My view on the issue of Mormon studies.
Update and Clarification: Several people have apparently misunderstood my use of the term Mormon studies. Mormon studies is typically used in two ways.
First, as a description of the study of anything to do with Mormonism–history, art, literature, politics, religion, economics, etc.
Second, Mormon studies is used in parallel to Islamic studies or Hindu studies–that is, as a subset of religious studies. That is how I am using the term in this essay. I thought it was clear from my discussion that I was referring to Mormon studies as Mormon religious studies, that is, a subset of religious studies in general to which I compared it throughout my discussion. I’m sorry if this ambiguity was a cause of confusion.
Thus, for example, Mormon history has its own professional organization, its own annual conference, its regular professional journal. On occasion, Mormon history encompasses Mormon religion, but it also does the history of Mormon colonialism in Utah, or Mormon political impact in the early twentieth century, etc. Mormon religious studies does not.
I have argued that, as a professional discipline in academia, Mormon religious studies basically does not exist. The exception might be the Society for Mormon Philosophy and Theology (http://www.smpt.org/), but theology is only one subset of religious studies as a whole.
Fourteenth Annual Mormon Apologetics Conference sponsored by the Foundation for Apologetic Information & Research (FAIR)–as of six weeks ago the premier Mormon apologetics organization–will be held on August 2-3, 2012. For information see:
I understand pre-registration is up 50% this year, so you might want to register early.
Alas, my wife thinks that I should go to her family’s family reunion on those days! D’oh!!!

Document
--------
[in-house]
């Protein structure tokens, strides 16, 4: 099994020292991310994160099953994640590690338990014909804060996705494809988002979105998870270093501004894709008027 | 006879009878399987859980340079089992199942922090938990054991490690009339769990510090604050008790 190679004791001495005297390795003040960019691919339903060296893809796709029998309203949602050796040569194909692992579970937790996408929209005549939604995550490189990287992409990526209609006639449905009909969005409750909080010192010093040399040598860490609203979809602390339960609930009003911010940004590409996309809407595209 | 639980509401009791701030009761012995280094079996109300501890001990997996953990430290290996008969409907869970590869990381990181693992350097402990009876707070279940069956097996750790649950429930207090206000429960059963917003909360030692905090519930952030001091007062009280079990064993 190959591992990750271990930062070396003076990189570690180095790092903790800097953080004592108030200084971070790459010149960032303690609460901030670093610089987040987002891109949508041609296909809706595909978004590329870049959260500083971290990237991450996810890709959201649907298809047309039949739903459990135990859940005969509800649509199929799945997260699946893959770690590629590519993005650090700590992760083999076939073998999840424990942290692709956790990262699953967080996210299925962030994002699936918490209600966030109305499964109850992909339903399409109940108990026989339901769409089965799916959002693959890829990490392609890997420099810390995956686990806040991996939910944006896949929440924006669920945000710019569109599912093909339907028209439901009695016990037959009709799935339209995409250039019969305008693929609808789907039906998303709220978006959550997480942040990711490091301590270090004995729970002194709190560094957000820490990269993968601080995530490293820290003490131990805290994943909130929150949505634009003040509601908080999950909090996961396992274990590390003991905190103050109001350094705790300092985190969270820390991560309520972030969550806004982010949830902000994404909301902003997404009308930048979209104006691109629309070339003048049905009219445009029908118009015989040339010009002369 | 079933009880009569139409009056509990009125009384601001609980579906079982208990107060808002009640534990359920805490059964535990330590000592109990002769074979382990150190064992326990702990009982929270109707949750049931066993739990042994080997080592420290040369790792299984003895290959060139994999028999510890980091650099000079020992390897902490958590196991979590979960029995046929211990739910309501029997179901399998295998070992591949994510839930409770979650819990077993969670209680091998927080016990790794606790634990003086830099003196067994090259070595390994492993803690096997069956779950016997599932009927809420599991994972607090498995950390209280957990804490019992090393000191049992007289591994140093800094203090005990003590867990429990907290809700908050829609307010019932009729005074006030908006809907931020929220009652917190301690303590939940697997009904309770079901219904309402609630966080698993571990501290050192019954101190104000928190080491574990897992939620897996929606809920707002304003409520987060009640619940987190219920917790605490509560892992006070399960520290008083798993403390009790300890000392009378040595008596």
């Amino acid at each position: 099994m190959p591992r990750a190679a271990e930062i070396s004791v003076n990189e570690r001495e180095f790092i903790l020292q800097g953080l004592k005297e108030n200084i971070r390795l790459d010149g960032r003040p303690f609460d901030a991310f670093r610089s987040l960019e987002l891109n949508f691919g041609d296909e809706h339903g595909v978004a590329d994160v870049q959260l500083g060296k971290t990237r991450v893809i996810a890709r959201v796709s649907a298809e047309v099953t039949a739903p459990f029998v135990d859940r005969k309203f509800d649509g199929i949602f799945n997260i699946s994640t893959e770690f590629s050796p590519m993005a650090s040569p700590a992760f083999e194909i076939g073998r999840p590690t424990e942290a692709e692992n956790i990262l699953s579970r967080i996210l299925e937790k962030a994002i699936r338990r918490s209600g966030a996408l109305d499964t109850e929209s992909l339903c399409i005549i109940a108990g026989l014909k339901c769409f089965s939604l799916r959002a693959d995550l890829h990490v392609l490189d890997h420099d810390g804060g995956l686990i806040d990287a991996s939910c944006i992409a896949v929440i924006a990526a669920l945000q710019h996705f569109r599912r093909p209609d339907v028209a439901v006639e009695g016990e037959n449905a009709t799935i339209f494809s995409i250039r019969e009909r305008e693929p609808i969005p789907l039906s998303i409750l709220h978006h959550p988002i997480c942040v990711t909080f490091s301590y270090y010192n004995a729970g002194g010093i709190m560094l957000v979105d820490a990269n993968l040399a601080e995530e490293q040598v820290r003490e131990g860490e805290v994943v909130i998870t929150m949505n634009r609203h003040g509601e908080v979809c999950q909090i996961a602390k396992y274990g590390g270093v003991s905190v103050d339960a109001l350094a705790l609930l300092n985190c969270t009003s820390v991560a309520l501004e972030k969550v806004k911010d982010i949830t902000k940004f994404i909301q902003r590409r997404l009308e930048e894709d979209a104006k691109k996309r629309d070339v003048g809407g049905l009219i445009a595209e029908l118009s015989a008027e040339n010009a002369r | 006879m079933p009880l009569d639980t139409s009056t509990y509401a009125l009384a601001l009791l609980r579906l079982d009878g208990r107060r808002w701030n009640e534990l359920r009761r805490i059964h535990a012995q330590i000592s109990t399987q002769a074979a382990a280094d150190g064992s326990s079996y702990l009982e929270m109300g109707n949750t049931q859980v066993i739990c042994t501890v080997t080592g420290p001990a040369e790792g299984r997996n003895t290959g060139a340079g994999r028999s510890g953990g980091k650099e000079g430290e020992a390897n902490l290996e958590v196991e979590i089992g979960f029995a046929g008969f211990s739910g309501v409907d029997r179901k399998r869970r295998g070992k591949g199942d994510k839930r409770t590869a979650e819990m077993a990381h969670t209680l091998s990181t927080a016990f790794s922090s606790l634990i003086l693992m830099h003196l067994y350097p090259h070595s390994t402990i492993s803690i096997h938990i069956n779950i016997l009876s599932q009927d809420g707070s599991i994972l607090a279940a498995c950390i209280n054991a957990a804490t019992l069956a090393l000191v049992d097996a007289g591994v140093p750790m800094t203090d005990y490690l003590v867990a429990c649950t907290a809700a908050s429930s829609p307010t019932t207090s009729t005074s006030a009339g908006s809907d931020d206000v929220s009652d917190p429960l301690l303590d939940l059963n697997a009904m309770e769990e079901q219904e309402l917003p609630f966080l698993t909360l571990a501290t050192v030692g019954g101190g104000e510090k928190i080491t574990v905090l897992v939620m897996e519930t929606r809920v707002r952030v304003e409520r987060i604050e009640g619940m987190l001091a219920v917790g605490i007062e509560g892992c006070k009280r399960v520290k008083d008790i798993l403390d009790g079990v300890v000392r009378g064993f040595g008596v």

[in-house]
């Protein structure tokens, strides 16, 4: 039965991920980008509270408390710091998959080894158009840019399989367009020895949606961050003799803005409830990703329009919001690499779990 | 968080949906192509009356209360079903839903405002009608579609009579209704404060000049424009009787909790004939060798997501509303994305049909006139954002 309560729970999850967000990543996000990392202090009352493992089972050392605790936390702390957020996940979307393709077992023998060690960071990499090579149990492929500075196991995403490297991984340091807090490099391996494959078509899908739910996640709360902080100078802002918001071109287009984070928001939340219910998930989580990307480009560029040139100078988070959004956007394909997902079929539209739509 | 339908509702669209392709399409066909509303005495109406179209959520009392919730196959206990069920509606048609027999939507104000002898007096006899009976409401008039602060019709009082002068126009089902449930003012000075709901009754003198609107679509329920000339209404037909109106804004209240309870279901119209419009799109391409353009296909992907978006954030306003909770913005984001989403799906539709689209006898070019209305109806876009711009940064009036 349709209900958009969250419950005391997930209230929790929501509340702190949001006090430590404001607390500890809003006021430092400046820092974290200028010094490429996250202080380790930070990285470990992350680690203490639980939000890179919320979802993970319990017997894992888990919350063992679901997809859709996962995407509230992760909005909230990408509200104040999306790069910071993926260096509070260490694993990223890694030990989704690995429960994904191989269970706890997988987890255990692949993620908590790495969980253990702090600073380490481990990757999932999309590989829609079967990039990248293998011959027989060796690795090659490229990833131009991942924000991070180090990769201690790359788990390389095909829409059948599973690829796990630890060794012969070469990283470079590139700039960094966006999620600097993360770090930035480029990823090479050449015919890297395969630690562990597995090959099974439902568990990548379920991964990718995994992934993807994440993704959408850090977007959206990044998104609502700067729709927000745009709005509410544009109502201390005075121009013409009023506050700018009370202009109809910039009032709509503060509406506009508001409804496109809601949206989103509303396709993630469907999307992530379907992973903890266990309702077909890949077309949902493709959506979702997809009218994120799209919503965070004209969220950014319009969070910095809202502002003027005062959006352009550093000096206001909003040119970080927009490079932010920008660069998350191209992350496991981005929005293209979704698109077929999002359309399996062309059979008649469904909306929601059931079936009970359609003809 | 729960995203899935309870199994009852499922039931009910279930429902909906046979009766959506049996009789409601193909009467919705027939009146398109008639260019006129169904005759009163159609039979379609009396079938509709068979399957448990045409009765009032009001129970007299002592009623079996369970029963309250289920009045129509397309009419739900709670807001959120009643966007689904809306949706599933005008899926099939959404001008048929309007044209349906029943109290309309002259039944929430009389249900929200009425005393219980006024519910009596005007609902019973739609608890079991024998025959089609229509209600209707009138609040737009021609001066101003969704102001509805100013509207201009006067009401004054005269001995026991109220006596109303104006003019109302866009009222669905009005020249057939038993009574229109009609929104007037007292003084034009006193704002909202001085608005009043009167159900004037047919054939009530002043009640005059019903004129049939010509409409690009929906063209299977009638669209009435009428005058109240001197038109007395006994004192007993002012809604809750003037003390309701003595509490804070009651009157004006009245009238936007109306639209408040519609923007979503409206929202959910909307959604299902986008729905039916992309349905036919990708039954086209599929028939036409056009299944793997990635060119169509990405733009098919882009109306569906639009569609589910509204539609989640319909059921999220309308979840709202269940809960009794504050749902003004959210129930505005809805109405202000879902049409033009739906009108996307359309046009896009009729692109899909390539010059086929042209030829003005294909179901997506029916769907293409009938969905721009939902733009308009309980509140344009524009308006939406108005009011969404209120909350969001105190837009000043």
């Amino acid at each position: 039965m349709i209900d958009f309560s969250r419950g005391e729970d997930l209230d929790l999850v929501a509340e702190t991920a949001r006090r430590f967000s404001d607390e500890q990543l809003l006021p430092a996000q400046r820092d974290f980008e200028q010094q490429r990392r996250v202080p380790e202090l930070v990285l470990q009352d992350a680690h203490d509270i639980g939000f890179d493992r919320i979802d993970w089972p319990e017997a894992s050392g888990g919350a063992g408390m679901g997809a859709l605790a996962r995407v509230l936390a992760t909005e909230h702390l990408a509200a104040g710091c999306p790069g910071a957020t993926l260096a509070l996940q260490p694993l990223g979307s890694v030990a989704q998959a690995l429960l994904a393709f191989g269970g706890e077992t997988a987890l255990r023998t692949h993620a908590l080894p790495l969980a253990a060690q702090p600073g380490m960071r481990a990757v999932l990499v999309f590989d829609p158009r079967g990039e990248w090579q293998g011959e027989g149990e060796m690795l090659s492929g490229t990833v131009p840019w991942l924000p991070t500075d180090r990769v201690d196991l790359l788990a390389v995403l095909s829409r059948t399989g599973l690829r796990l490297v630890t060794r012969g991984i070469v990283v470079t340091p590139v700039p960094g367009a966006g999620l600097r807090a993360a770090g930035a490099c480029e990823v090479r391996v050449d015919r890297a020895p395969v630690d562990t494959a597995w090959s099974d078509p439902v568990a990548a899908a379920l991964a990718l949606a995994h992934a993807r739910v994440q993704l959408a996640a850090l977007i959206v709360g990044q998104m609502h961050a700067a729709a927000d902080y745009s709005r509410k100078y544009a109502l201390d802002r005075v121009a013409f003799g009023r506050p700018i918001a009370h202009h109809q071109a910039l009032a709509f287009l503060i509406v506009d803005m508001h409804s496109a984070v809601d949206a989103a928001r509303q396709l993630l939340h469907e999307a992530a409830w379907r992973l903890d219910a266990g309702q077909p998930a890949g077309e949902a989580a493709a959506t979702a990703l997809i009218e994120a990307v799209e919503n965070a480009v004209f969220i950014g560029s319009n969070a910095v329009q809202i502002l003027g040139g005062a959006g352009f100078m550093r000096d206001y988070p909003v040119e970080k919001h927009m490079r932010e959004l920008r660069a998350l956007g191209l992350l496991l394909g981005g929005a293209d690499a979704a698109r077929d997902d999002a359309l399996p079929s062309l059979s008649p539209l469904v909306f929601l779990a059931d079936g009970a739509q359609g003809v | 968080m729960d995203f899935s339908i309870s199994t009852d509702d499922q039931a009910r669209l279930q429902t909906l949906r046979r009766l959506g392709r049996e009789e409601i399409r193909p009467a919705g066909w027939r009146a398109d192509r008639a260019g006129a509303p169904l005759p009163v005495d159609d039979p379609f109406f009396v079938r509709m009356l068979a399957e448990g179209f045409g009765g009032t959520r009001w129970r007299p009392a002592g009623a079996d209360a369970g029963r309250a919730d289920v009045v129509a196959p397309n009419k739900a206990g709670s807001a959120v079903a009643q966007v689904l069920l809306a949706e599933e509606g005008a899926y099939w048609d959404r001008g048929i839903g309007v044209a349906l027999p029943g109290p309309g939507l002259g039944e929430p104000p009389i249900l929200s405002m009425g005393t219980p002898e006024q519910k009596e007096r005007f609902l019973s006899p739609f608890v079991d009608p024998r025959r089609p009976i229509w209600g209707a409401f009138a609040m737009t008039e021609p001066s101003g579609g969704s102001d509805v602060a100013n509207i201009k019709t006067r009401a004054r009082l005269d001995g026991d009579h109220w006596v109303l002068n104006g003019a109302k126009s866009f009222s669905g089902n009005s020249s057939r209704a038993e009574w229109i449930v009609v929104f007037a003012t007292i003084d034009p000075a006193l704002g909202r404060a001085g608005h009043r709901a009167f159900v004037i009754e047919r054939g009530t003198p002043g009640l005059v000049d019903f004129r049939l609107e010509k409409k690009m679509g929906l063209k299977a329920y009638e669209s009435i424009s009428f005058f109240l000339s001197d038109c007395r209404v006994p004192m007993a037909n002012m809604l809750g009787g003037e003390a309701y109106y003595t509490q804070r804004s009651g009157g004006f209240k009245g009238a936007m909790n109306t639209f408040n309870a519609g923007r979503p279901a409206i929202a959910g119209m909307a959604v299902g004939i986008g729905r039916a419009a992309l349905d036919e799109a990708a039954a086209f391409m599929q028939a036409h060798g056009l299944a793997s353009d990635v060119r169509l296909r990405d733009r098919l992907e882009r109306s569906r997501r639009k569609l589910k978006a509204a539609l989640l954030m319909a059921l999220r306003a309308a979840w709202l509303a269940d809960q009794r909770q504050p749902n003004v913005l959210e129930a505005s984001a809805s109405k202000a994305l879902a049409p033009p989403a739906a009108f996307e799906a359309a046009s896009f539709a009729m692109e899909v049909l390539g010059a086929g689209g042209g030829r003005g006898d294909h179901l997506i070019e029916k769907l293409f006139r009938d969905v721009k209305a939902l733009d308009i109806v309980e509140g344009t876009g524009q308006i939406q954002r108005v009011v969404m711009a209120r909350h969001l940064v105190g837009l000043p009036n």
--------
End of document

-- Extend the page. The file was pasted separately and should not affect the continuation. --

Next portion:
We discussed Korihor and Alma 30 in Gospel Doctrine today. Here is my summary of the ten foundational claims of Korihor. It is interesting that essentially none of the claims of the New Atheists are, in fact, “new”.
From today’s Gospel Doctrine reading:
Alma 24:30 And thus we can plainly discern, that after a people have been once enlightened by the Spirit of God, and have had greatknowledge of things pertaining to righteousness, and then havefallen away into sin and transgression, they become more hardened, and thus their state becomes worse than though they had never known these things.
My photos of the ancient Druid temple/ceremonial center.
The Navan “Fort” (anciently known as Emain Macha) is an fortified ancient Druid ceremonial center in northern Ireland near Armagh. It was the capital of the Ulaidh kingdom of the Ulster Cycle in Irish mythology.
Defamation of the church and its members is hardly anything new. It began, in fact, before the church had even been formally organized in 1830, and has continued more or less unabated until today (see, for example, Givens, Viper on the Hearth, 1997). The current political campaign sometimes includes a subtle (and sometimes not so subtle) anti-Mormon undertones.
As I was walking on my way to class today, my department chairman laughingly told me he had received letters from several people denouncing me regarding the recent scandal at the Maxwell Institute–”the blogosphere is afire” he chuckled, adding he had ignored the letters. I suspect the same, or similar letters have also been written to my dean and the university president, and perhaps even a general authority.